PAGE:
If our students of today can’t conceptualize events that happened before their lives (such as our revolution or the Warsaw Ghetto), let’s look to a couple that I’m certain even the youngest freshmen were alive for. The Bosnian war, sometimes termed the Bosnian genocide, started in 1992 and only ended when the U.S. became involved in 1995. During that time Serbian and Croatian forces along with Bosnian-Serb civilians waged a campaign of ethnic cleansing against the Bosniaks. Over 33,000 unarmed civilians were killed (many of which intentionally murdered) and hundreds of thousands were raped, tortured and displaced. It was illegal for civilians to own weapons in Bosnia then, and today. The towns that were unarmed (Srebrenica for instance) fell quickly to the enemy after which over 8,000 men and boys were systematically murdered. Others, such as Gradacac, managed to scrape together enough weapons to be able to hold off the Serbs for over three years until the end of the war. One of our tasks as a Peace keeper was to go door to door asking civilians to turn in their weapons – most Gradacans flatly refused, having seen firsthand what could happen when they were disarmed.
    If the Bosnian war is too complicated, we can also look to the Rwandan genocide in 1994 when approximately 1,000,000 unarmed civilians were murdered; the slaughter of over 200,000 unarmed civilians by the RUF in Sierra Leone between 1991 & 2002; 330,000 unarmed civilians murdered in Darfur, Sudan… etc., etc., etc…
    If the historic examples of genocide & totalitarian rule aren’t convincing to our newest crop of academics, perhaps some examples closer to home would work. In the past thirty days on Temple’s campus there have been three aggravated assaults (all with weapons), fourteen thefts from autos, five robberies, four stolen cars & thirty five thefts (of all other types). Just to put this in perspective, and I’m sure the statisticians are going to disagree with me, those five robberies puts Temple’s robbery rate at 200 per 100,000. This is lower than Philadelphia’s average of 584 per 100,000 but still well above the national average is 133 per 100,000. So not as dangerous as other parts of Philadelphia, Temple’s certainly not a “safe” place to live.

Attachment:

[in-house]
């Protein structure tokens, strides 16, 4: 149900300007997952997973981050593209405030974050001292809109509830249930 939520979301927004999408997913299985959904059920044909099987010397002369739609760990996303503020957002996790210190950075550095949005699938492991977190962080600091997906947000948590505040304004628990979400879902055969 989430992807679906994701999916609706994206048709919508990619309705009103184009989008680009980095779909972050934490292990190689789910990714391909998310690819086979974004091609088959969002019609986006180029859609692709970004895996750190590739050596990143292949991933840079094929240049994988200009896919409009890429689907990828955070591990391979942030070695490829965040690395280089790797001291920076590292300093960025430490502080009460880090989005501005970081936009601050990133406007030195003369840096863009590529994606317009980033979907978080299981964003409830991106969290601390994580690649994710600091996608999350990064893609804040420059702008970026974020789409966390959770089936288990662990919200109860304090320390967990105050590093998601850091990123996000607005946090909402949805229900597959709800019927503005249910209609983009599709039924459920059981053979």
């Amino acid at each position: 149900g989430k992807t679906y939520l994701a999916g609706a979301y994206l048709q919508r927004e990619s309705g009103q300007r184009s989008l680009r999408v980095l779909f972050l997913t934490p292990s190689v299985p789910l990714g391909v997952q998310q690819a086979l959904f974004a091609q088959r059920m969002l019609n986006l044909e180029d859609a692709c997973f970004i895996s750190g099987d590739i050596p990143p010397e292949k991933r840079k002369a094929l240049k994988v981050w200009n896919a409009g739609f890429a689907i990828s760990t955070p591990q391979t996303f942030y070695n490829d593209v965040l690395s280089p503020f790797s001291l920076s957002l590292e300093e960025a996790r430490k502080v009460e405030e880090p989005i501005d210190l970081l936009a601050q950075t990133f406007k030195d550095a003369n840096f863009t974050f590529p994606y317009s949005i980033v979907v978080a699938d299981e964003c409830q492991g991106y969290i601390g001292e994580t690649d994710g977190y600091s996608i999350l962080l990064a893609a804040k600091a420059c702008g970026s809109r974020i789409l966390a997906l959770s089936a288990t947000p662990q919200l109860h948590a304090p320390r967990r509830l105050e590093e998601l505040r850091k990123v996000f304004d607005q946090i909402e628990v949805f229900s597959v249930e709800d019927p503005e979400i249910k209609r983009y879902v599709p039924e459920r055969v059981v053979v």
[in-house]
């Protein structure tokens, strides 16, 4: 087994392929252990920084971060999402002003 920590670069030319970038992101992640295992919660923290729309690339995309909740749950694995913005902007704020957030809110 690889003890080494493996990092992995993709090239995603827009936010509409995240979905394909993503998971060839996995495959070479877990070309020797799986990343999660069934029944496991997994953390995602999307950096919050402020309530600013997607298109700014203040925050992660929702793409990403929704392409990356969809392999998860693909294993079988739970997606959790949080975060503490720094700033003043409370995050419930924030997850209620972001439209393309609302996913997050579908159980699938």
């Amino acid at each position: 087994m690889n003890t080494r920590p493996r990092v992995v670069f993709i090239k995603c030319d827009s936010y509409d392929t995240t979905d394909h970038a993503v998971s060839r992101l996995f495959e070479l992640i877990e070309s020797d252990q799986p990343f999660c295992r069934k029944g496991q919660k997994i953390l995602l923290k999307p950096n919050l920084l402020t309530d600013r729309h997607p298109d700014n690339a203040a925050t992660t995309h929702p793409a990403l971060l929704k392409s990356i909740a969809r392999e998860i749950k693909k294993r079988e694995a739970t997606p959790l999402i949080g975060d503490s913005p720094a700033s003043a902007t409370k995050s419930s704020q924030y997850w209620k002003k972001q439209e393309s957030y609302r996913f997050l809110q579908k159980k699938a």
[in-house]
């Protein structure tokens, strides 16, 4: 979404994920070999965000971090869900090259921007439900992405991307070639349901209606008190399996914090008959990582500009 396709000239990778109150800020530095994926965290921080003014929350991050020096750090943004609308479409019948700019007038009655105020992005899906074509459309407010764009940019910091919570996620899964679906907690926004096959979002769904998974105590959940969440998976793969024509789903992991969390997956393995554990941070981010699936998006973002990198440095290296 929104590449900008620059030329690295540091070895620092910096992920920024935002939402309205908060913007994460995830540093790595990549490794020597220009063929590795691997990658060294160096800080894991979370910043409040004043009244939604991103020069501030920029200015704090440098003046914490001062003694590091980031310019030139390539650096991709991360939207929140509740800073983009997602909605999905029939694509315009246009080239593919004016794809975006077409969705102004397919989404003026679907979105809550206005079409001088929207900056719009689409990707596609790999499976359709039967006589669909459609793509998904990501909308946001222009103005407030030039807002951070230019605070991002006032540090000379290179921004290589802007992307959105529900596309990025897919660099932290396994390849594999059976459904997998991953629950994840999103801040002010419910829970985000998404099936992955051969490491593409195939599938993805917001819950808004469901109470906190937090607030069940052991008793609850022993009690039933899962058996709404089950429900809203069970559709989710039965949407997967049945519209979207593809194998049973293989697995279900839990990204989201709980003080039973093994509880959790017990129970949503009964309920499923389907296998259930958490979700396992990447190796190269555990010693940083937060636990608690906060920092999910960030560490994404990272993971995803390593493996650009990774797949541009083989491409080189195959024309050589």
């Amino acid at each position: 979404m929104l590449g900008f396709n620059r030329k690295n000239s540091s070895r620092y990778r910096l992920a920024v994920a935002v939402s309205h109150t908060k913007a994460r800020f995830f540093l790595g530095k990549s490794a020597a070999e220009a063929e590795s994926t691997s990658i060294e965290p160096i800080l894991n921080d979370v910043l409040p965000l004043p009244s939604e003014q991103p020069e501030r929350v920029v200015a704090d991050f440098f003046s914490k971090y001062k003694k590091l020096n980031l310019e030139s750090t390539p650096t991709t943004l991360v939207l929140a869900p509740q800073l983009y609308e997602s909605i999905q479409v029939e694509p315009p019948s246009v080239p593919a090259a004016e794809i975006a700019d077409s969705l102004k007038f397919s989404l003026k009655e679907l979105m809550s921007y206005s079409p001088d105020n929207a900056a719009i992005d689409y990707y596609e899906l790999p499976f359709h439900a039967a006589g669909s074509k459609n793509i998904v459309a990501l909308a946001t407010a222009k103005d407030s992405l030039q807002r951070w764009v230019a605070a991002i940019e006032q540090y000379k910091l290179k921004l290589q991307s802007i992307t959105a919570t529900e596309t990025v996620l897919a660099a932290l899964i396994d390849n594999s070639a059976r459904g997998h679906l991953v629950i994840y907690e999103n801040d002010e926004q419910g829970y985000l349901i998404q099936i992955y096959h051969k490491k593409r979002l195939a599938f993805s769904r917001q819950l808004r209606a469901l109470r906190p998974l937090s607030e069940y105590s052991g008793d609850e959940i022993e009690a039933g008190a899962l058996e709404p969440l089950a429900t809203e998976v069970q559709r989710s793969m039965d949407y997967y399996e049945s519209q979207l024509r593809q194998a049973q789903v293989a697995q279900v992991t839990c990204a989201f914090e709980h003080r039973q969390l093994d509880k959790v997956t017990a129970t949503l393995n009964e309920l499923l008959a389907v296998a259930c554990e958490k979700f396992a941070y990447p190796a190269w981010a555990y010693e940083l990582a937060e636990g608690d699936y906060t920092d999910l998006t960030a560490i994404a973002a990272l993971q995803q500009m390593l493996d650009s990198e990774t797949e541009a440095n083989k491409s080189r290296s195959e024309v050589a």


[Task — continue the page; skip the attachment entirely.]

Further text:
Realizing, and more importantly accepting, the dangers of your environment are the first step to protecting yourself from becoming a victim. We already know some of the rules – we don’t flash our cash around, we don’t leave our Ipods on the front seats of our cars & we don’t go to McDonalds by ourselves at 2AM. Even with all the precautions you already take, what are you going to do when you’re confronted on the street by that violent offender? Just give up your money and your jewelry? What if that’s not what they want? What if it’s the rapist breaking into your apartment at night or simply the deranged shooter bent on carnage? Simply put, students aren’t immune from victimization.
    The prudent man buys health insurance in case he gets sick, auto insurance for when he drives and a firearm to protect himself, and his family, when that evil person comes a calling. Students over twenty-one have the right to be armed, and the duty to defend themselves against becoming a victim. Students who choose to do so, should buy a pistol, learn how to shoot, get a license to carry firearms and start carrying concealed. To paraphrase Flannery O’Connor – Remember, the life you save may be your own.